I have implemented CDA R2 from “the ground up” and I can honestly say that it is a real mess. The real problem is that it feels like it was designed by people who haven’t done much information designing in their careers; people who are experts in health care domains, but not in information design. Software people coming to the CDA for the first time are utterly baffled by its ornate, labyrinthine structures and quirky vocabulary.
I have also looked at all of the proposed replacements and none of them fix the inherent problems with the whole system. Any replacement needs to be completely modular, consistent, and without the arbitrary, almost random restrictions of the current model (why CAN’T you have a status element in the header for the whole report?). Modules need to be decoupled; none of these massive trees of schemas for each message. Vocab and schema structures need to be simplified and streamlined. All possible vocabulary should be included with the XML schemas for each module (or at least links to all the lookups), and the modules should be packaged separately (although a basic set can be package together as a “quick start”). I know, you’ll probably say FHIR is all this, but have you had non healthcare information designers look at it? You know, database designers. Business intelligence experts. Those folks. What did they say?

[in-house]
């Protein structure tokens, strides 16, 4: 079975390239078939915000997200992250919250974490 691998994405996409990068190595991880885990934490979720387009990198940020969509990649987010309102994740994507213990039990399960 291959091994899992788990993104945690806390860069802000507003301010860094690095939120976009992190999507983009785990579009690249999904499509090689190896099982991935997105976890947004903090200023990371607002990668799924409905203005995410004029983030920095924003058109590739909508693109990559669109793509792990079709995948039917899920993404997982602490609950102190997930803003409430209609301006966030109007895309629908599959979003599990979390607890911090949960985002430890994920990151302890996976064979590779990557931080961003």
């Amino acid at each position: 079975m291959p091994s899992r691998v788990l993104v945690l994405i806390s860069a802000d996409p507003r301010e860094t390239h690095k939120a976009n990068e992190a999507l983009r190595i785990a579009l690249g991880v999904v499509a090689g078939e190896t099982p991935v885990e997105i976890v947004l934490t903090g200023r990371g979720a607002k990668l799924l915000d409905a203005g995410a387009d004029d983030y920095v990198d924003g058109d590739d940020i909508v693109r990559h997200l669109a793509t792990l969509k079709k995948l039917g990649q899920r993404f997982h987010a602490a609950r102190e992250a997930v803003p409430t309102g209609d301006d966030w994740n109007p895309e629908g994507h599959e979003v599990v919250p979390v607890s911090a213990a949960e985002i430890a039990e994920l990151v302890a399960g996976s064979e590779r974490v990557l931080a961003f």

I am an “Implementer” and could not agree more with everything in Grahame’s post.
HL7 v3 (and by extension CCD/CDA) is overly complex, unintuitive and seems bent on maintaining an abstract data structure at the expense solving real world problems easily and quickly.
The incredible paucity of example CDA example documents from HL7 seems to indicate that even the standards developers have a hard time generating CDA documents.
Although I would hate to have to redo all the CCD/CDA development work we have already done, it seems like the best way to proceed if we can get something that is a better solution for the long term. I have very limited exposure to FHIR, but maybe this is what we have been waiting for.